Effects of Job Motives, Teacher Knowledge and School Context on Beginning Teachers’ Commitment to Stay in the Profession: A Longitudinal Study in Germany, Taiwan and the United States

This three-year longitudinal study examines which teacher and school characteristics contribute to teachers’ commitment to stay in the profession. 3,000 beginning teachers from Germany, Taiwan and the USA were assessed at the end of teacher education and three years later. Multiple-group path analyses revealed that at the end of teacher education, job motives, mathematics content knowledge and teachers’ sense of preparedness significantly predicted their commitment. The relational patterns varied between countries. Similarly, the development of teachers’ commitment was significantly but with varying strengths across countries affected by job satisfaction, the perceived job burden and school quality. Policy makers need to be careful with generalizing results from one country to another.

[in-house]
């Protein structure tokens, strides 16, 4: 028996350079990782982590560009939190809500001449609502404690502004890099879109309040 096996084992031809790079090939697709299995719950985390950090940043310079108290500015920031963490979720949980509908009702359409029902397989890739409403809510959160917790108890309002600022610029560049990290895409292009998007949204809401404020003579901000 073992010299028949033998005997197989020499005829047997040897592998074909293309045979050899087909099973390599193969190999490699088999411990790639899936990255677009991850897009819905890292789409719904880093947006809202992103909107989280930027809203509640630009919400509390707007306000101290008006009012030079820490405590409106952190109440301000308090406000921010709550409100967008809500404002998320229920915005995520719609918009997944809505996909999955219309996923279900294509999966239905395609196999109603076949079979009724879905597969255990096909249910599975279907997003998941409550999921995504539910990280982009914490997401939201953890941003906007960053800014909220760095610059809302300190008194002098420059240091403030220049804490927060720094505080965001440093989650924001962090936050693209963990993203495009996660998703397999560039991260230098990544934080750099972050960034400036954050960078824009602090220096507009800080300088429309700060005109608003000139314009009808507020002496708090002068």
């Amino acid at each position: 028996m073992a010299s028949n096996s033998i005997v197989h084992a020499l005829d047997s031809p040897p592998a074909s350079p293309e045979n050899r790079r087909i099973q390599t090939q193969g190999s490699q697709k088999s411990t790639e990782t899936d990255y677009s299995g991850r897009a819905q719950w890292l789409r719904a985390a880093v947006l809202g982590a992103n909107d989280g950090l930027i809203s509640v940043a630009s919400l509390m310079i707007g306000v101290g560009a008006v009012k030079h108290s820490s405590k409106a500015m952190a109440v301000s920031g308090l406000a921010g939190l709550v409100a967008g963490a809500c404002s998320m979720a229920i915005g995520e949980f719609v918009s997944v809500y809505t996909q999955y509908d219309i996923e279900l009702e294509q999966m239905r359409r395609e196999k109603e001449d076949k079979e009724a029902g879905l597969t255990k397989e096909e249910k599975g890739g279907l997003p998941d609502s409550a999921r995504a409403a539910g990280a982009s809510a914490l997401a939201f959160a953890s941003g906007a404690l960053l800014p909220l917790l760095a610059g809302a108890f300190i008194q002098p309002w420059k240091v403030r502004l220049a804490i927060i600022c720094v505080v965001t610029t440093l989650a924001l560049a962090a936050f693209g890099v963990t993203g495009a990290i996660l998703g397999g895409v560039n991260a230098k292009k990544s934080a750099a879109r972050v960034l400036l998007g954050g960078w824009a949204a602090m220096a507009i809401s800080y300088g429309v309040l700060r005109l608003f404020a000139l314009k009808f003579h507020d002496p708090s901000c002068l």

Blömeke, S., Houang, R. T., Hsieh, F.-J., & Wang, T.-Y. (2017). Effects of Job Motives, Teacher Knowledge and School Context on Beginning Teachers’ Commitment to Stay in the Profession: A Longitudinal Study in Germany, Taiwan and the United States. In Akiba, M. & LeTendre, G. (Eds.), International Handbook of Teacher Quality and Policy. Oxford, UK: Routledge.

Read a post-print version of the book chapter here.

Published Oct. 5, 2017 3:02 PM - Last modified Oct. 5, 2017 3:02 PM